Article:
Amass a library of reusable parts and dimensions: acrylic thicknesses, T-slot designs, mounting hole layouts for Arduino or other boards, etc. After iterating and eventually nailing a design, you can then carry elements over to new designs without reinventing the wheel each time.
Case in point: I’d found that the ChipKIT Uno32 (a Microchip PIC32-based Arduino compatible) had one mounting hole slightly offset from a true Arduino. But an oval-shaped hole could accommodate both the true and derivative boards. Though I don’t use the Uno32 a whole lot, I still incorporate this same mounting hole set in any new design…the work is already done, there’s no reason to lock out those boards, and there’s a subset of users who will appreciate it.
After assembling a prototype, write changes directly on the parts with a Sharpie marker. Then dismantle and use the notes for the next iteration. Sometimes these are just lines or arrows. This visual representation is quicker and more intuitive to follow than written “move USB cutout left 1.5mm” notes. Set aside each sub-part as the changes are made in the design.
Save the parts for each design iteration in a separate Zip-Loc bag in case you need to refer back to these later (or just as a nice history of your progress). Write “V1”, “V2”, etc. on the outside of each bag (or on a larger front piece inside the bag) to avoid confusion.

Once a design is well-settled upon, it’s okay to discard this history. They’ll fill up your life otherwise.
Similarly, save each major iteration in a separate file, perhaps with a sequence number like “Foo Case 01”, “Foo Case 02”, etc. Sometimes a direction you take will prove to be a dead-end, and it’s handy to take a step (or several) back.

Backup software like Time Machine isn’t suitable for this, since it’s based on regular time intervals, not immediate file changes. Some applications may support a version history…or the version control systems used in software development (e.g. Git) might be viable; I’ve not explored this yet as the sequential files have been sufficient to provide a basic “rewind” capability.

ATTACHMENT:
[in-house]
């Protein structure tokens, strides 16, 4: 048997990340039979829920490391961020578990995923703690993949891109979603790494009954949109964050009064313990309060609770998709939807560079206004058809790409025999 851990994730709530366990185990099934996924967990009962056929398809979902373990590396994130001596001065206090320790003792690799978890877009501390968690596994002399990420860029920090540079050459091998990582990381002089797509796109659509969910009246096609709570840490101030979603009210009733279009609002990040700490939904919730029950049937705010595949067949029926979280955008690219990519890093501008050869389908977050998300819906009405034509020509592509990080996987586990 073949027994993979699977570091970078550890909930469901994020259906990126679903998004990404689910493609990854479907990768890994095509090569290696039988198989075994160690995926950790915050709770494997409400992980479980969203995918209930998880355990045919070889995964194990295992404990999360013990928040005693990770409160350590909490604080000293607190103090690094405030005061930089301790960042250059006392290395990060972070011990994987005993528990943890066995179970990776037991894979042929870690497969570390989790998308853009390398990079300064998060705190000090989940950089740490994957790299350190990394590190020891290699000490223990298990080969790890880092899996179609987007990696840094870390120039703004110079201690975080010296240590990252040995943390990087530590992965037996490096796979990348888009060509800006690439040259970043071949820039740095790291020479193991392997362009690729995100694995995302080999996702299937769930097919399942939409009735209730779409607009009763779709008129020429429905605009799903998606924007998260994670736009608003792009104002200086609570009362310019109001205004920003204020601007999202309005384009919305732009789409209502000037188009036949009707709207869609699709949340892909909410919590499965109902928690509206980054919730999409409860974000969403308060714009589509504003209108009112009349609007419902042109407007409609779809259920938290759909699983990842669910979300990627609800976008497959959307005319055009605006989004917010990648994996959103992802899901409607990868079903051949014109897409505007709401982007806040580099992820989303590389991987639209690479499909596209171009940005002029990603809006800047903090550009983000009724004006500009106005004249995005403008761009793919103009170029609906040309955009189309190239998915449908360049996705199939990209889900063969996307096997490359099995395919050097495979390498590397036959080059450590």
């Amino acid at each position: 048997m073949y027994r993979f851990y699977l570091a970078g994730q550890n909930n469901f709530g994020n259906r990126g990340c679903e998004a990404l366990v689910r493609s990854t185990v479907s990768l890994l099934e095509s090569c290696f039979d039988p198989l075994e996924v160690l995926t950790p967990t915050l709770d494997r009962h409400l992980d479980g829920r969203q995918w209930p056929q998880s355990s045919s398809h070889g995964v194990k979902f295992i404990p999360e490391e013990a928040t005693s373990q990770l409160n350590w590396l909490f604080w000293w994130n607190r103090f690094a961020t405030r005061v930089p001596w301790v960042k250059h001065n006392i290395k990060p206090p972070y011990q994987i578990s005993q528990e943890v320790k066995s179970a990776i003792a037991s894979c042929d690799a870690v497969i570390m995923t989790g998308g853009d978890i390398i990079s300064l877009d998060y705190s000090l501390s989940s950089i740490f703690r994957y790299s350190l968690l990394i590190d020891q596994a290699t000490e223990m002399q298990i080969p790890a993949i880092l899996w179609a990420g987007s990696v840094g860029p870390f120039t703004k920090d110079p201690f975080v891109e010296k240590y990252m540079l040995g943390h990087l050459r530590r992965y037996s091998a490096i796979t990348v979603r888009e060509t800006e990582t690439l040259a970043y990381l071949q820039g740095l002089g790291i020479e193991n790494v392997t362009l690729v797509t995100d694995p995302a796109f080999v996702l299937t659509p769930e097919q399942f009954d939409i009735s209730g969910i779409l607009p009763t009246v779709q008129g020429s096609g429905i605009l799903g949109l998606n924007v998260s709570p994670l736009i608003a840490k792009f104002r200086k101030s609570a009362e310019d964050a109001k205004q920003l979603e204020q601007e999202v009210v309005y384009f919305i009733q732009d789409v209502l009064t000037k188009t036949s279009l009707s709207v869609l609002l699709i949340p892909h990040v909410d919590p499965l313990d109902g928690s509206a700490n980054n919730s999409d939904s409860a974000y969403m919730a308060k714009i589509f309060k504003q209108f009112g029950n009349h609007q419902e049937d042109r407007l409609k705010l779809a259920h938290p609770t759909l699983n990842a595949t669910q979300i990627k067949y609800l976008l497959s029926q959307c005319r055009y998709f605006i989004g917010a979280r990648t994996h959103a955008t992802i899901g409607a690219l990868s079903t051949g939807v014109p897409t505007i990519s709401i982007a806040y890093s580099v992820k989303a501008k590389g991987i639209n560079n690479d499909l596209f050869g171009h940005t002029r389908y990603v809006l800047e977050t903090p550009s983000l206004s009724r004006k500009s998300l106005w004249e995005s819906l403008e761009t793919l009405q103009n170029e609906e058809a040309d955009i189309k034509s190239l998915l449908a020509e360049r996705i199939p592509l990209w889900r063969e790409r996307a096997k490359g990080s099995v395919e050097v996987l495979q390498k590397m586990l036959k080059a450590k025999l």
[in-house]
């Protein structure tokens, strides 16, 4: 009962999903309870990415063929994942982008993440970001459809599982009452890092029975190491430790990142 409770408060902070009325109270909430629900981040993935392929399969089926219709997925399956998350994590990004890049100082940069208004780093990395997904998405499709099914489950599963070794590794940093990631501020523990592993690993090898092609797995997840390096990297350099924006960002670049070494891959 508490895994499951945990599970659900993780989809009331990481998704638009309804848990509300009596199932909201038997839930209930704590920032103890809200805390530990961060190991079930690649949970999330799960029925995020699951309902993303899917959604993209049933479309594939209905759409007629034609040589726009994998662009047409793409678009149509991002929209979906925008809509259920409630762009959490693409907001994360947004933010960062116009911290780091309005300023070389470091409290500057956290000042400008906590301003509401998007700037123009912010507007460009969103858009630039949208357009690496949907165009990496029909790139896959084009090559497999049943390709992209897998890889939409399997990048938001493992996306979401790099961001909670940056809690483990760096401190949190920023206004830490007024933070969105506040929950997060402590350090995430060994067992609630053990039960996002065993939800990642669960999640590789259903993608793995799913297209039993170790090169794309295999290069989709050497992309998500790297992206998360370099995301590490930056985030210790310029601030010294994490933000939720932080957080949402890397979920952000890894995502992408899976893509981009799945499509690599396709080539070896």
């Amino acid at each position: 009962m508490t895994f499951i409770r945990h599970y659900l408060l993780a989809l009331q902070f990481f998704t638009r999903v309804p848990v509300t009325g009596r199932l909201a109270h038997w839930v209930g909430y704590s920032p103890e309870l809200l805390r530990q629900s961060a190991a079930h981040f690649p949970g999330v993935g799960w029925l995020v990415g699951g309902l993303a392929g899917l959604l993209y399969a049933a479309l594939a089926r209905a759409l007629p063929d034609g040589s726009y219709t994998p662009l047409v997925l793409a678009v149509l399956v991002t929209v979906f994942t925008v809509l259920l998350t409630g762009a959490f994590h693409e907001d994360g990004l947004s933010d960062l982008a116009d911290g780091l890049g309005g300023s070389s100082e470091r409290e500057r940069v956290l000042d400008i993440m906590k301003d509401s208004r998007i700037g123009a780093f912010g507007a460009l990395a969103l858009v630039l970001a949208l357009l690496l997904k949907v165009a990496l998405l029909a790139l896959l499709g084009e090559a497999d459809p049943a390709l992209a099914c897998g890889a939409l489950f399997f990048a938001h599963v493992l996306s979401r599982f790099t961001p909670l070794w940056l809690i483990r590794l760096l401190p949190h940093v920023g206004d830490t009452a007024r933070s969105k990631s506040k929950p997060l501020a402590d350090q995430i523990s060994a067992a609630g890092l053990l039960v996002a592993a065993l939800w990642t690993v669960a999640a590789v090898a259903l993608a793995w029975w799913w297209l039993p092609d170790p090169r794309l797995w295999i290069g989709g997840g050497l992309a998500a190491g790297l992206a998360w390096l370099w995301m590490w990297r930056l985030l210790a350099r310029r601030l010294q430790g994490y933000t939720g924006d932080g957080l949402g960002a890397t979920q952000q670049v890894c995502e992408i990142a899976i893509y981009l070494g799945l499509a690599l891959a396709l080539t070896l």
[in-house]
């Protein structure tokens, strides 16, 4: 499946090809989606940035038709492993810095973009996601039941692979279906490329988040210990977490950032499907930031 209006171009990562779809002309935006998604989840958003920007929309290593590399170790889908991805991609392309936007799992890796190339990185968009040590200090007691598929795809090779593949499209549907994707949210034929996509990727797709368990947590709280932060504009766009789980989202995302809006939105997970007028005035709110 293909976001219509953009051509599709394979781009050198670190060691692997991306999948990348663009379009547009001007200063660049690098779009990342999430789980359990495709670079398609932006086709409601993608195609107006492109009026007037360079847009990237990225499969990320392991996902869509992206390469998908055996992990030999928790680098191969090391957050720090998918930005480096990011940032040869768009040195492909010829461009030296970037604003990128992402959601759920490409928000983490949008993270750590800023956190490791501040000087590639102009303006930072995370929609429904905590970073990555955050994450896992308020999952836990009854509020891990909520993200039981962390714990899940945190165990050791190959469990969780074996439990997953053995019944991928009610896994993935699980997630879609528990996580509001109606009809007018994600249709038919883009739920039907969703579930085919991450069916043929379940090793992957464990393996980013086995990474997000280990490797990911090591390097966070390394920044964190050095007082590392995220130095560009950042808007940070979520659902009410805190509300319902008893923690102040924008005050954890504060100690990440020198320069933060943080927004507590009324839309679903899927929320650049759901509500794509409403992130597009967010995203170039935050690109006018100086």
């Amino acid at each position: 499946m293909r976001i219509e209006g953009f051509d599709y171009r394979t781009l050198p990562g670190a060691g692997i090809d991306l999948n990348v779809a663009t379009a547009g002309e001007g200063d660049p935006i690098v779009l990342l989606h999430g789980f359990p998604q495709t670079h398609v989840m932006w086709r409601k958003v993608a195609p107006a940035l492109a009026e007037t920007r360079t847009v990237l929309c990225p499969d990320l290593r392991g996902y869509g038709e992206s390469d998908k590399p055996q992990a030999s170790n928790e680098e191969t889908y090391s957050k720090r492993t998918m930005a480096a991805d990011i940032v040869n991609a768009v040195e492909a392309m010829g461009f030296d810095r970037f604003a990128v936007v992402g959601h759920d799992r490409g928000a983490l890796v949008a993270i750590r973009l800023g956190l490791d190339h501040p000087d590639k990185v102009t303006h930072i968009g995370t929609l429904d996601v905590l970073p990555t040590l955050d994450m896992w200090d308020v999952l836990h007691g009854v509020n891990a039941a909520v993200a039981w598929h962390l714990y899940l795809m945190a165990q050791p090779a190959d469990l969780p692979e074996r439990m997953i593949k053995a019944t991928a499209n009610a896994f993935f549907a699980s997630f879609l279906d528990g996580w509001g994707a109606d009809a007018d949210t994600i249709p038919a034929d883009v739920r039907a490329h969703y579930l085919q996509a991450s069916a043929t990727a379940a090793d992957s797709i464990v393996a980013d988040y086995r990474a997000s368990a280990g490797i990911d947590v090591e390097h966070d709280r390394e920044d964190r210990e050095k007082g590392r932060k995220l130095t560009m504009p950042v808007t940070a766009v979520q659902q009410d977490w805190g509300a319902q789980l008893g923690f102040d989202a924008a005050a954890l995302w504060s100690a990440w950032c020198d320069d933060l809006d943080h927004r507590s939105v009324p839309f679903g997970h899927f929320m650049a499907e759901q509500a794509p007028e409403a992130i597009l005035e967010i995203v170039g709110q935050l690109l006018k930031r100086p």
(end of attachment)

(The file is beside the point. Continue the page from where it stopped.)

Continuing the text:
After finalizing (you think!) a case design, assemble, disassemble, and reassemble it repeatedly. Find the optimal path with the clearest explanation and the fewest potential pitfalls. Then document that one. If it’s just too complicated — if the process can’t be completed without specialized tools or seven fingers on one hand — consider iterating the design again to simplify it.
Ideally a design should be “keyed” to only fit together one way. This avoids missteps during assembly. I’ll totally admit to running afoul of this rule way too often, mostly because asymmetry irks me. But it’s a sound principle.

Sometimes a design can’t be keyed asymmetrically, but there are other ways to work around it. Case in point: the front flap on our Internet of Things Printer relies on two identical “hinge bumps” to pivot upward. It seems that about half the time, users install this part reversed…it’s still perfectly functional, but the stylized “@” symbol is flipped horizontally and many don’t recognize the mistake. In the second version of this kit, the fix is simply to use an image that doesn’t “read” one way or another: the language-centric @ sign was switched out for a cloud and makes sense either way.

This guide was first published on Mar 26, 2013. It was last updated on Mar 26, 2013.

This page (Iteration) was last updated on Mar 25, 2013.

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